You may have heard of the “FODMAP Gentle ” or FODMAP “Lite” diet. In this blog post, I will explain how it is different from the low FODMAP Diet and who might benefit from this approach.
The FODMAP Gentle Diet: A Lighter Approach
The low FODMAP diet is an evidence-based dietary approach to managing symptoms of Irritable Bowel Syndrome (IBS). It was developed by researchers at Monash University and is recommended for people who have an IBS diagnosis. It’s ideal for people who don’t have other major dietary restrictions (due to other conditions or multiple allergies), have a normal relationship with food (no eating disorders or maladaptive eating), and are able and willing to cook most of their meals.
However, when these conditions are not met, the FODMAP Gentle Diet can be an alternative approach. This more relaxed version only restricts the most common food triggers of IBS symptoms and allows you to eat a much more liberal diet overall.
Foods to Restrict on a FODMAP Gentle Diet
Grains: Wheat, barley, and rye
Vegetables: Onion, leek, garlic, cauliflower, and mushrooms
Fruit: Apple, pear, dried fruit, stone fruits, and watermelon; large quantities of fruit
Dairy: Milk, yogurt, and ice cream
Legumes: most beans and lentils, soybeans, hummus
Examples of foods to replace them with on a FODMAP Gentle Diet
Grains: Rice, processed corn products (tortillas, polenta), quinoa, gluten-free pasta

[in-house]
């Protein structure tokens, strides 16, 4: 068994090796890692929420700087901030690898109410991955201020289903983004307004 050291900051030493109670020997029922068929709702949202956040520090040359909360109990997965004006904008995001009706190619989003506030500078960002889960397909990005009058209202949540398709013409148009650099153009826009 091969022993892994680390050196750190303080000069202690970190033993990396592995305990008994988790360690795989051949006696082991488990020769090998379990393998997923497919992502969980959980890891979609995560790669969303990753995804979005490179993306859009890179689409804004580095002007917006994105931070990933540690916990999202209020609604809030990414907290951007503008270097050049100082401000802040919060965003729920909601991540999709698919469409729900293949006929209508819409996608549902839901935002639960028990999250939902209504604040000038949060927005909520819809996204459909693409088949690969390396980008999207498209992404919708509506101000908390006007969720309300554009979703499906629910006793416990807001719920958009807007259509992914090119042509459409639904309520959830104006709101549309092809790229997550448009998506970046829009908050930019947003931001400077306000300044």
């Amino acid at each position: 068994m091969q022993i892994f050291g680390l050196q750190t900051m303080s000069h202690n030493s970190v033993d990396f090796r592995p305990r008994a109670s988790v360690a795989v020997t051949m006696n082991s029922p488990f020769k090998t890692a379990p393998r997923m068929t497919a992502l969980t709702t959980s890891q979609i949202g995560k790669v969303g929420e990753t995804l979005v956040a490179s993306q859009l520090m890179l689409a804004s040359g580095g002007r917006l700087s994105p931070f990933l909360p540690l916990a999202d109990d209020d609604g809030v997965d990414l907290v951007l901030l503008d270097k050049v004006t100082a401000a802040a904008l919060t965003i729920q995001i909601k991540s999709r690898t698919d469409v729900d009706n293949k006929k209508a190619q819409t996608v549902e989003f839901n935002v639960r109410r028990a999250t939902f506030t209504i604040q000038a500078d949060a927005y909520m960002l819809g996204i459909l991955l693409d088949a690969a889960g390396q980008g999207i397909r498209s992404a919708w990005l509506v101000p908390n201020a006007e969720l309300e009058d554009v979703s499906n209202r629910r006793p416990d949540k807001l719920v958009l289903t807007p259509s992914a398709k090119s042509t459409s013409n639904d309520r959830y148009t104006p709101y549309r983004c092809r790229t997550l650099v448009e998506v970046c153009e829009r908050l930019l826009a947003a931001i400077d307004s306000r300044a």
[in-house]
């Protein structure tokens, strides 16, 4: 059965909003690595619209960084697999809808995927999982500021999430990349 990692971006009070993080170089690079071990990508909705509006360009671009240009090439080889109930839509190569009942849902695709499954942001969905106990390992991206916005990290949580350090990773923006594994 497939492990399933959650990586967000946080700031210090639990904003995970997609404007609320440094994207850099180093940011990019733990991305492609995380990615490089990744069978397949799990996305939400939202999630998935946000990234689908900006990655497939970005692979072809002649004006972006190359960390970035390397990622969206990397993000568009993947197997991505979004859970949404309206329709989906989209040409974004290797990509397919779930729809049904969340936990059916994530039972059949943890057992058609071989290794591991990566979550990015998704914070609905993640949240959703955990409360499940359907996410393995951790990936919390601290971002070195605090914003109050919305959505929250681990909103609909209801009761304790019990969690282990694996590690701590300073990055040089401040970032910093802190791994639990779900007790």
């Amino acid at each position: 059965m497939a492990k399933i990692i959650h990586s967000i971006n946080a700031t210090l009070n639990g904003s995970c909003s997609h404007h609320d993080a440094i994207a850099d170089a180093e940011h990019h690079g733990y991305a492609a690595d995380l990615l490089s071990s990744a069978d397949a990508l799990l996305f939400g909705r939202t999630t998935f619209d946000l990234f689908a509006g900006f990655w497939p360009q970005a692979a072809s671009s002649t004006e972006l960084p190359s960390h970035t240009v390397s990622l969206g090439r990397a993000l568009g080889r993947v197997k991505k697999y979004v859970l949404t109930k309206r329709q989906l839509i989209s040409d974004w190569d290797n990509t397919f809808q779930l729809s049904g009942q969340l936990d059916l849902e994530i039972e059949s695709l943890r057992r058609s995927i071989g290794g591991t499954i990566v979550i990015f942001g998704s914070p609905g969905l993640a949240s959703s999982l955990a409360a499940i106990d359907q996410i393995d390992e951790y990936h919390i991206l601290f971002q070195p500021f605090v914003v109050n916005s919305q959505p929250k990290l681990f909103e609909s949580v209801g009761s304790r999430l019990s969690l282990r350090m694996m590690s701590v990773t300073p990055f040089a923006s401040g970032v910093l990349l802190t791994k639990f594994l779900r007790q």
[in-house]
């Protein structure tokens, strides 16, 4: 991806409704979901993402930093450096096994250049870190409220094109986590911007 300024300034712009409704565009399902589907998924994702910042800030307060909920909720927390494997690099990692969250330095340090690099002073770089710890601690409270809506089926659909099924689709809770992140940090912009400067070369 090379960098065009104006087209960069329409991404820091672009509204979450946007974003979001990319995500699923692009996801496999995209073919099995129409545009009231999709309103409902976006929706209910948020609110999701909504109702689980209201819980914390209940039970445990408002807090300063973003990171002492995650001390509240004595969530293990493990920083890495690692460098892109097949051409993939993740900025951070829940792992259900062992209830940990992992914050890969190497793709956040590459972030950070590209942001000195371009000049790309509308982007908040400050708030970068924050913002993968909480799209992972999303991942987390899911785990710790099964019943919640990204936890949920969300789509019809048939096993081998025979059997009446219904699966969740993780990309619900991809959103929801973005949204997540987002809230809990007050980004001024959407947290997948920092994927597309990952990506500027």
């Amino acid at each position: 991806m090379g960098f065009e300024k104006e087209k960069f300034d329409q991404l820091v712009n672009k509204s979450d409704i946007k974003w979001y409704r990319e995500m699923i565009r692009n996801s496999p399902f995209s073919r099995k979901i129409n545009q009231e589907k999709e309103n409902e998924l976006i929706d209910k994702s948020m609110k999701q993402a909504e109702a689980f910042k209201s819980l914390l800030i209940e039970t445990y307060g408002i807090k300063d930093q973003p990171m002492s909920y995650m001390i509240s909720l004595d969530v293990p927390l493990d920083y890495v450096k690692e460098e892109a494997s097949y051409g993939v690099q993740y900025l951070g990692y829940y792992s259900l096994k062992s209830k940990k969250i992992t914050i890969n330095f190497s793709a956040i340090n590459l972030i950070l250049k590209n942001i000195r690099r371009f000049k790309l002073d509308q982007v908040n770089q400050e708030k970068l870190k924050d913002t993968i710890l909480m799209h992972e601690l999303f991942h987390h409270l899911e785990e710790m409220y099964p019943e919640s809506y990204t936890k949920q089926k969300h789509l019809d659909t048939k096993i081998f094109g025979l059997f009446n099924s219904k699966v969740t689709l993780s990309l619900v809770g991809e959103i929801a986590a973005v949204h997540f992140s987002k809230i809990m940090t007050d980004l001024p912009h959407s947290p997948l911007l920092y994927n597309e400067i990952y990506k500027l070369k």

Vegetables: Kale, chard, carrots, red bell peppers, and all kinds of lettuce
Fruit: Kiwi fruit, citrus fruit, strawberries, blueberries, pineapple (in small amounts)
Dairy: Lactose-free milk and yogurt, hard cheeses
Legumes: small quantities of canned chickpeas and canned lentils, drained; edamame, tofu, and tempeh
In conclusion, the low FODMAP diet may not be suitable for everyone. However, a less restrictive version, the FODMAP gentle diet, can bring similar results. For many people, eliminating the major sources of FODMAPs can bring a significant reduction in IBS symptoms.
If you find that this way of eating has reduced most of your symptoms, you are ready to move on to discover your specific triggers. If you haven’t yet, that’s the time to seek the help of a trained dietitian who can guide you through the process of reintroducing the foods you had eliminated and help you figure out how to liberalize your diet long-term.